FOR IMMEDIATE RELEASE: Vancouver, Feb. 7, 2014
Brazen Conflict of Interest by Former CEO Exposes Feeble Governance at BCLC
The resignation of Michael Graydon as CEO of BC Lottery Corporation (BCLC) to assume the role of president of PV Hospitality ULC in which Paragon Gaming Corporation is a partner raises serious conflict of interest and BCLC governance concerns says Vancouver Not Vegas.
“It’s a grave concern that the BCLC, which oversees an industry requiring the highest standard of integrity and transparency, would permit a departure of this kind from expected ethical standards”, says founding member Ian Pitfield.
“The Federal Government applies post-employment restrictions to public office holders. Why should the Province not insist on the same restrictions for senior employees of Crown Corporations?” Pitfield asks.
The Vancouver Not Vegas coalition calls for an investigation into the circumstances surrounding this move, and asks the BC government to answer the following questions regarding this and other governance issues within BCLC (BC Lottery Corp):
- When did Michael Graydon begin employment discussions with Paragon, a company of which he was the regulator?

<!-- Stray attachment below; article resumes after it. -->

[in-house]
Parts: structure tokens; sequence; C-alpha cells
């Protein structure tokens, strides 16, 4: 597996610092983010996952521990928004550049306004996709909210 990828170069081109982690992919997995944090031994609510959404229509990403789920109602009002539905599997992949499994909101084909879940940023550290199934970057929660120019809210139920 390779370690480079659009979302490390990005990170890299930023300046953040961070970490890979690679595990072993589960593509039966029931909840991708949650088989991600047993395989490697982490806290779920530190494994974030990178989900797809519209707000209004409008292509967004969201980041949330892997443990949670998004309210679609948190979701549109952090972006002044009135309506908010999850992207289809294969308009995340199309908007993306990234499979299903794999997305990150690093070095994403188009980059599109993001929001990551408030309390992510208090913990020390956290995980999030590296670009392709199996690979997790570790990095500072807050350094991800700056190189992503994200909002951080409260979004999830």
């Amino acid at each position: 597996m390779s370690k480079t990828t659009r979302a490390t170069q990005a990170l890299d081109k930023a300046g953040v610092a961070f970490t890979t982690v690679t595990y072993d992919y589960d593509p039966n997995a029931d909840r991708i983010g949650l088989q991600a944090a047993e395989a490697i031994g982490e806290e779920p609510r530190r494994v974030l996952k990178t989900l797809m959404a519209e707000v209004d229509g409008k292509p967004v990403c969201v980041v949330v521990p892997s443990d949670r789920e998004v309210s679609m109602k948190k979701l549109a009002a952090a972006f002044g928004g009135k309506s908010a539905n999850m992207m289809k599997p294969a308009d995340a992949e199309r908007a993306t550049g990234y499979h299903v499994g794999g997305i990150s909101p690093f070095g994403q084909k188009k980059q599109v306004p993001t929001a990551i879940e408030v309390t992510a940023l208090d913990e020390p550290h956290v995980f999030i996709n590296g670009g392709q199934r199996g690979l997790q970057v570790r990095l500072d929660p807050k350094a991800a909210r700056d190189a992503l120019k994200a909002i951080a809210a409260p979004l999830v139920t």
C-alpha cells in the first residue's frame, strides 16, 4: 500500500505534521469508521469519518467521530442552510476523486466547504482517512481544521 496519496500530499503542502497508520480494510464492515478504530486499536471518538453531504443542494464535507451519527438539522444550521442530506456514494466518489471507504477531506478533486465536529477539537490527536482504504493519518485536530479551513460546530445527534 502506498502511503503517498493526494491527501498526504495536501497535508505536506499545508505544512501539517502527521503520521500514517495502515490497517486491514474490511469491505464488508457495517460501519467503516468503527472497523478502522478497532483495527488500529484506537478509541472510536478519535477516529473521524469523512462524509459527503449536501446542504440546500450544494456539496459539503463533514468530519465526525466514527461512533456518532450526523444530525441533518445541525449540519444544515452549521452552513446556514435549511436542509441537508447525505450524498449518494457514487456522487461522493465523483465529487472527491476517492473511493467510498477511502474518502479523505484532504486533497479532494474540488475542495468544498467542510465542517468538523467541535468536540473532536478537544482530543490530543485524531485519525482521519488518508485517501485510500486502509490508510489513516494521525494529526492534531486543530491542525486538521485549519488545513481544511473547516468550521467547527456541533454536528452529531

- What assurances or commitments did he make to Paragon, his future employer, while he was in discussions with them concerning compensation, terms, etc?
- What knowledge did the BCLC have of employment discussions between Graydon and Paragon, and did it approve it?
- Why, after BCLC chair Richard Turner bought shares in Paragon Gaming in 2004, did the BCLC not institute a firewall policy preventing employment or financial relationships between senior executives. board members and regulated corporations?
- Senior management at BCLC are in possession of significant confidential financial information pertaining to all gambling operators in BC. It’s unthinkable that it has failed to safeguard that trust by preventing conflicting employment agreements for senior executives.
It is unthinkable that BCLC has failed to safeguard the trust by prohibiting key employees from assuming employment with regulated gaming companies for a period of two or three years following retirement or resignation. But today’s news is only one chapter in a history of governance breakdowns.
Documented lapses in governance at BCLC include:
- Unprecedented $700K FINTRAC fine in 2010
- Documented loan-sharking, money-laundering in casinos
- BCLC Chair Richard Turner’s acquisition of shares in Paragon in 2004, and subsequent move to become director.
Today’s revelation, combined with a repeated pattern of inept governance points to a rudderless corporation unable to exercise basic control over its key operations.
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See also this original story.